With the theme “Climate Action: Women hold the key”, the roundtable was participated in by local women, policy makers and development partners to hear the difference that women’s participation can make, particularly in the current emergency response to drought and saltwater intrusion in Vietnam.
At the roundtable, four women who have played an active role in climate change response and disaster management in Ben Tre, Bac Kan, Dong Thap and Thua Thien - Hue show their presentations. These are among the provinces most at risk from climate change and disasters in Vietnam. The women shared their experiences of how climate change has impacted their lives, the challenges they continue to face, and what solutions they have developed to address the situation.
Both men and women must be engaged in disaster preparedness, climate change adaptation and mitigation if they are to succeed. In many places in Vietnam, women are proactive in disaster preparedness and response. They have capacities, talents, skills and knowledge that should be capitalized upon. However, women’s roles and contribution to disaster risk management haven’t been recognized. Women’s participation in decision-making in local formal political and management structures remains low. This has implications for the ability to respond to disasters in gender sensitive ways.
“Women are playing an important role in dealing with climate change and disasters. They are the first ones to take care of family members when disasters strike. Disaster risk reduction planning and adaptation to climate change will not be successful without including the perspectives of women. Community resilience to disasters cannot be achieved without increasing the resilience of women. We need to capitalize on women’s resourcefulness as we tackle the challenges of climate change,” said Ms. Shoko Ishikawa, UN Women Country Representative in Vietnam.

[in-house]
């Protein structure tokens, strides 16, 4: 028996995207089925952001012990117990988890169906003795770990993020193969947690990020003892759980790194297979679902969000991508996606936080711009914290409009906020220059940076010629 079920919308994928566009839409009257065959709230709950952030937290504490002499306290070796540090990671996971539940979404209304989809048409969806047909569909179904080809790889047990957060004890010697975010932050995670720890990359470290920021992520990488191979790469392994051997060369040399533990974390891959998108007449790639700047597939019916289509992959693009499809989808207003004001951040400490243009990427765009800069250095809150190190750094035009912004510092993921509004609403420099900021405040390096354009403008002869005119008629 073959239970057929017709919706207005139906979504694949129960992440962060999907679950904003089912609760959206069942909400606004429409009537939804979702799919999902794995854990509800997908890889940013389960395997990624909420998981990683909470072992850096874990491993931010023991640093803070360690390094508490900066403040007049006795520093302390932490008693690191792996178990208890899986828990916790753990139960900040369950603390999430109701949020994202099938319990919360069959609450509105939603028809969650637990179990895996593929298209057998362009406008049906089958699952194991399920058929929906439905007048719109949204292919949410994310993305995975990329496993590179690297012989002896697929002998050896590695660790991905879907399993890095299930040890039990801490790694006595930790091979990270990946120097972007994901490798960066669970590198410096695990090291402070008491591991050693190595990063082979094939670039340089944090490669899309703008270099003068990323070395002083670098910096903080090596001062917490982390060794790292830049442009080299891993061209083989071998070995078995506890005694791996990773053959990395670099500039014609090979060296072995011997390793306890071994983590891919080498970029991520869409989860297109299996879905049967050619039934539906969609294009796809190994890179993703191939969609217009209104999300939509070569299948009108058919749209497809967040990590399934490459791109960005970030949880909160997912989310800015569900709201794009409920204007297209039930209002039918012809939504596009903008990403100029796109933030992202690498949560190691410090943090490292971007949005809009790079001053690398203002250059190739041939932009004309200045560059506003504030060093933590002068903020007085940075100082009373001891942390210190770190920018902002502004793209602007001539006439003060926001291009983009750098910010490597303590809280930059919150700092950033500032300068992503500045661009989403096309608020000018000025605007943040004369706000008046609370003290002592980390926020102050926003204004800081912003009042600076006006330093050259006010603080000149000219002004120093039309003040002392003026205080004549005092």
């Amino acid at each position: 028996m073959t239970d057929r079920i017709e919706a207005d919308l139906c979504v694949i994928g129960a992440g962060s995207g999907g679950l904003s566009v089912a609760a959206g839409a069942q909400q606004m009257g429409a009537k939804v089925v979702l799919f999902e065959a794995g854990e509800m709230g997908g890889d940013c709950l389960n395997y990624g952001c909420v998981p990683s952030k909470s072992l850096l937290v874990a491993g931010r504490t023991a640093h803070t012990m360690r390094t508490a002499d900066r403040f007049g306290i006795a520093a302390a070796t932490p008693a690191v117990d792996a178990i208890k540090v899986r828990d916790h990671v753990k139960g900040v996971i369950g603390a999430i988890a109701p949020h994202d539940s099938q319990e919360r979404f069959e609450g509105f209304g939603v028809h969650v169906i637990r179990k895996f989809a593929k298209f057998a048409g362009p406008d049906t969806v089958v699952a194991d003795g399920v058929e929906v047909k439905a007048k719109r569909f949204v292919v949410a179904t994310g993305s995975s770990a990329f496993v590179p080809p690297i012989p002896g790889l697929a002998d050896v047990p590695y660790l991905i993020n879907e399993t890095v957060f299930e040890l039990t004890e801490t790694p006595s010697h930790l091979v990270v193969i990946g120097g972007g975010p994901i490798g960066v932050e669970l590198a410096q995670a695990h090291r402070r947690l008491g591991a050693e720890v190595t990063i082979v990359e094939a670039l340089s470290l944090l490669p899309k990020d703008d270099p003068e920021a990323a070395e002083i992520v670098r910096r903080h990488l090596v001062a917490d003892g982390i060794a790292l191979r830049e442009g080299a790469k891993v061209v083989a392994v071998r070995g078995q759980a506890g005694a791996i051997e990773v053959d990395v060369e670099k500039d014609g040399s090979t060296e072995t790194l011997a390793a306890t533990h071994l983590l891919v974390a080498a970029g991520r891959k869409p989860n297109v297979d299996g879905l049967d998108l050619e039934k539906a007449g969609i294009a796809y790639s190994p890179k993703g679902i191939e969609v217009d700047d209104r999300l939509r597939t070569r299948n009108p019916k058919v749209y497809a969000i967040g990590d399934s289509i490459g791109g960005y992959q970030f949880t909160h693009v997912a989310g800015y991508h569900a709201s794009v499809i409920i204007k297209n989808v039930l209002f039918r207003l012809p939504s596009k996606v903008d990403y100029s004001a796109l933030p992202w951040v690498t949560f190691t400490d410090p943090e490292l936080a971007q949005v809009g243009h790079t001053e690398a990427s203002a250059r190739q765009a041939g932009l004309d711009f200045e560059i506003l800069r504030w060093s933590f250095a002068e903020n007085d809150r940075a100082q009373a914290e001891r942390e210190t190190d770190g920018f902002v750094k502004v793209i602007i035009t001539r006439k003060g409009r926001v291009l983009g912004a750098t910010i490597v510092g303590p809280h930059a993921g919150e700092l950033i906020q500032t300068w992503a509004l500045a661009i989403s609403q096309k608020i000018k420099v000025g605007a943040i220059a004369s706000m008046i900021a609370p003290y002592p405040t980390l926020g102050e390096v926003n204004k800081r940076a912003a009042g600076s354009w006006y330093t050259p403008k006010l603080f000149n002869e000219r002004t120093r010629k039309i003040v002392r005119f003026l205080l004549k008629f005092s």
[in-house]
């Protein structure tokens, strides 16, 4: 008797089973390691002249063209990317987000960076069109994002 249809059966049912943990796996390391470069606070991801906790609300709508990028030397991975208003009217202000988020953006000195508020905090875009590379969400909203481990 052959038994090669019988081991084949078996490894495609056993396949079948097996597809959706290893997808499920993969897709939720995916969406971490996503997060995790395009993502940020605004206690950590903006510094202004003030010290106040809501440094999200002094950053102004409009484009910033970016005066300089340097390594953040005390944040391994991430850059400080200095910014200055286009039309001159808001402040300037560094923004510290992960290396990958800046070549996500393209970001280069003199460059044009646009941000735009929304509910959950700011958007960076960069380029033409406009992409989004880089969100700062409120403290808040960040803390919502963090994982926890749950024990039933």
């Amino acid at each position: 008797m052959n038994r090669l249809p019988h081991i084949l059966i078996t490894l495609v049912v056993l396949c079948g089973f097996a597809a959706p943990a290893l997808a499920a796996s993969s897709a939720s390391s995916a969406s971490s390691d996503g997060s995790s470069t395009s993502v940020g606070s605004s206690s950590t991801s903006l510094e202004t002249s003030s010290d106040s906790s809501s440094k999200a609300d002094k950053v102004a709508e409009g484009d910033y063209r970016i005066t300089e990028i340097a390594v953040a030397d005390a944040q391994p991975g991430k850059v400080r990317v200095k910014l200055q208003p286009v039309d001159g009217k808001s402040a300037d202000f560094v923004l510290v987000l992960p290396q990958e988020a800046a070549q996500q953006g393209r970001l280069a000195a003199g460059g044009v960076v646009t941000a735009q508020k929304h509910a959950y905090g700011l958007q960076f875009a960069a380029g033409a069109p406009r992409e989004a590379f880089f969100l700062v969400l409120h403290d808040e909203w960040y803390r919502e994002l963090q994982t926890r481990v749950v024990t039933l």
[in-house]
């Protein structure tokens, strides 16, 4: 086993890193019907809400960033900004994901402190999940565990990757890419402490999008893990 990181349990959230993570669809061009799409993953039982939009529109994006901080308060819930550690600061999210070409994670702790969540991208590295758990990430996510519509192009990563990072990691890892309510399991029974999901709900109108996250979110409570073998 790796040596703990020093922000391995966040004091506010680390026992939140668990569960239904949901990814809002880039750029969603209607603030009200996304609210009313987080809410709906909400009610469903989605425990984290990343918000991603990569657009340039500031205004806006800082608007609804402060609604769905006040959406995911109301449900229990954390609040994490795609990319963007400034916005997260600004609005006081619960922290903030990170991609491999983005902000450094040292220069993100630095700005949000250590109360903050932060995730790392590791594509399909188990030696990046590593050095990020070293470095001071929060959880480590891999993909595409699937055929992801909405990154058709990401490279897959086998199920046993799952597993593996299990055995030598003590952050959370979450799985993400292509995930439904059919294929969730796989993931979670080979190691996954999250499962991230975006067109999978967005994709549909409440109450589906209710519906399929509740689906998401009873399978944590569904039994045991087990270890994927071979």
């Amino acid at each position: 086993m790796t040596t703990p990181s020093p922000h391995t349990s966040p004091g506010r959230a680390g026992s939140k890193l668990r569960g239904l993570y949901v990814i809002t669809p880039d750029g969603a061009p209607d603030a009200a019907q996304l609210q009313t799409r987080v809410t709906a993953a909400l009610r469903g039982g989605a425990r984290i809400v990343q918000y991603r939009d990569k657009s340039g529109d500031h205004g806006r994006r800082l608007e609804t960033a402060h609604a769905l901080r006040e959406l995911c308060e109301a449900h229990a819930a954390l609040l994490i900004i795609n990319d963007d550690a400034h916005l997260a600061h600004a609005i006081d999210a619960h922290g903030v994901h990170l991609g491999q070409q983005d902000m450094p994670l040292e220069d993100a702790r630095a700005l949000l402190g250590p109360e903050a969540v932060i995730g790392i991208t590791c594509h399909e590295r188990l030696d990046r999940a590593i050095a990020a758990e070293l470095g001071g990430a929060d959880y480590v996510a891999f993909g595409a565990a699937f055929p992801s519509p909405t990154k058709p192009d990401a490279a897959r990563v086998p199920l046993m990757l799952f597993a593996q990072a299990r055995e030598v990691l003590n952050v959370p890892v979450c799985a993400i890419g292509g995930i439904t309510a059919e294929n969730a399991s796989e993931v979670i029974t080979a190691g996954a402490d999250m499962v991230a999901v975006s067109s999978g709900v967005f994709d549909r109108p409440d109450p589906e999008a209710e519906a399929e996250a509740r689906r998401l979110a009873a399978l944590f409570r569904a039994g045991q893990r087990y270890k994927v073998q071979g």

In the second part of the event, the participants proposed solutions to increase women’s participation in the design and implementation of gender responsive climate policies. They also discussed how to translate grassroots experiences into policy and what to do to support and promote women’s capacity and knowledge. This will enable women to become catalysts of sustainable practices in their own communities.
Vietnam is one of the countries most vulnerable to, and most affected by climate change and disasters. The Global Climate Risk Index 2015 for the period of 1994-2013 ranked Vietnam in seventh place. With the majority of the population living in low-lying river basins and coastal areas, it is estimated that more than 70% of the population is at risk of multiple hazards. Extreme disasters in the form of flood and storms are more frequent in recent years, causing more damage to people and significantly impacting the economy.
With the impacts of climate change already being felt, it is now more important than ever to mobilize resources from all stakeholders in order to manage natural disasters more effectively. Women’s capacities, skills and knowledge are valuable resources that are not yet being fully harnessed. Putting women at the heart of climate change action will unleash their collective power, and empower them to play a key role in the national efforts to address disaster and climate change./.